This is just one of the questions Deakin University researcher Dr Michiko Weinmann seeks to answer through her new research project, ‘Operation Belle’.
Recently launched on crowdfunding site Pozible, Operation Belle involves interviewing young women about their perceptions of cosmetic surgery and using this information to develop an educational kit for secondary schools.
Dr Weinmann, a Lecturer in Education at Deakin University, aims to raise $5,000 to fund the interview process and the development of educational videos and resource booklets.
Dr Weinmann explained that cosmetic surgery – which can be defined as elective surgery for aesthetic purposes – is a very complex topic and it can be difficult for teachers, parents, and peers to know where to start.
“When you’re growing up, finding and defining your identity is hugely important and there are lots of factors that contribute to this process – your friends, your school experience, your cultural background, the subcultures you associate with and, of course, your appearance,” Dr Weinmann said.
“We live in a surgical society, and we’re reminded of this every day when we open a magazine or look at mediums such as videos, social media, magazines, or reality television.
“Today, it affects young Australians more than ever before. In recent years, we’ve been hearing more and more about de-racialisation surgery, cosmetic surgery tourism, bridal surgery before weddings – the list goes on.”
Dr Weinmann noted that Operation Belle follows on from her PhD project which analysed how selected articles in women’s magazines in Australia, Germany, and Japan represented cosmetic surgery.
“It all began when I was living and working in Japan,” Dr Weinmann explained.
“I started to notice that the magazines were full of articles about cosmetic surgery with pages and pages of advertisements for clinics, interviews with surgeons, and ‘before and after’ pics.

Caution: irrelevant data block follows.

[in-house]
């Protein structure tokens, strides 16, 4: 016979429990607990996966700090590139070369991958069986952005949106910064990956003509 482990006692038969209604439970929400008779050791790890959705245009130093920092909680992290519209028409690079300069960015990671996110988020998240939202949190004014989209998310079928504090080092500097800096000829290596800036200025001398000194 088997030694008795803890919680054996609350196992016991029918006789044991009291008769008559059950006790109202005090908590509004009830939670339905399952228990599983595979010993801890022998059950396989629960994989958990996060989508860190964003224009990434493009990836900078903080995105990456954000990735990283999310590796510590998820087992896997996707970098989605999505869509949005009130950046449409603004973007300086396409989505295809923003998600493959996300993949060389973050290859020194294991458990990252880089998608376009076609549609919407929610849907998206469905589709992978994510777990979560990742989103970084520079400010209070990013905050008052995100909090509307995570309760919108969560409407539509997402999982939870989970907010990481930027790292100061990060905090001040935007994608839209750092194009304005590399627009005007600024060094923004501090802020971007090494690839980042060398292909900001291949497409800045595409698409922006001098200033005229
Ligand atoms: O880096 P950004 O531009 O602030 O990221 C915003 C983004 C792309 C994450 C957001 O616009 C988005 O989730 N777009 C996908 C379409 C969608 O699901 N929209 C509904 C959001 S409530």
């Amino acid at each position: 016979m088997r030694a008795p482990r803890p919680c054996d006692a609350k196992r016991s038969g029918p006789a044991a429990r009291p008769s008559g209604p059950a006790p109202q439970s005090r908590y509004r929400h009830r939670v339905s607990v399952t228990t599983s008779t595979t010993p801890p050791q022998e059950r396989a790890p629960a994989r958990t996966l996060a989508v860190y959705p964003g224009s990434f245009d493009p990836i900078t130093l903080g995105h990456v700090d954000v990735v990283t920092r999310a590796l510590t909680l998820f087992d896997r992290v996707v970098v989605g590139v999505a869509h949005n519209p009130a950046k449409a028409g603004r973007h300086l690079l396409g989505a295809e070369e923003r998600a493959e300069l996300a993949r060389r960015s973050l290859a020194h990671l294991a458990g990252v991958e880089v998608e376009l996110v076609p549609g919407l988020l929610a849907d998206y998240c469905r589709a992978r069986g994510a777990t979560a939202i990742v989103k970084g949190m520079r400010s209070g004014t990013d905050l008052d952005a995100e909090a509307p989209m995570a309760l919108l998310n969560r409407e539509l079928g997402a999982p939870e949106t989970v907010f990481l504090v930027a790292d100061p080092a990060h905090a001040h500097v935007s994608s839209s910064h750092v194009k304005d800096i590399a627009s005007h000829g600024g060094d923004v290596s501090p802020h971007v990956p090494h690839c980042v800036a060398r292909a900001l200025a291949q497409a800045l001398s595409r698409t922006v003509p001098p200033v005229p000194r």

“I began to look closer at the issue of how cosmetic surgery is represented in media texts and I realised that this cultural discourse wasn’t just restricted to Japan – that it was happening all over the world.
“For my PhD project, I focussed on the kind of language, images and narratives that are used in women’s magazines and how representations of cosmetic surgery influence the ways identity is constructed within the current ‘surgical’ or ‘makeover’ society.
“Now, with Operation Belle, I want to find out how young women react to these media texts and how they make sense of them. What kind of discussions are they having with friends and family? What do they think about the public discussion?”
Dr Weinmann emphasised that Operation Belle does not seek to support or discredit any particular views or label cosmetic surgery as right or wrong.
“I’m much more interested in listening to the stories of young women’s experiences and representing their voices,” Dr Weinmann said.
“Beauty is capital and cosmetic surgery is becoming so much bigger than facelifts and nose jobs so it’s important that we capture young women’s views about this global phenomenon.”
Beauty is also big business, with recent figures from the Australasian College of Cosmetic Surgery revealing that Australians spend around $1 billion on cosmetic procedures each year.
While Operation Belle focusses solely on young women in their late teens and early twenties, Dr Weinmann hopes to expand the concept to include young men.
“Should we reach $7,000, we’ll launch ‘Operation Beau’ and crank up our efforts to recruit young men as research participants,” Dr Weinmann said.
“Interviews with young men would add diversity of perspectives to a topic mainly discussed by women, about women.
“And, if we happen to raise $10,000, we’ll be able to design and launch a website that would mean the videos and resource materials are just a click away.”
The Operation Belle campaign is a part of Research My World, an ongoing partnership between Pozible and the university, and ends on 10 December.
Media contact Katie Thompson Media and Corporate Communications 03 9244 5256, 0418 839 638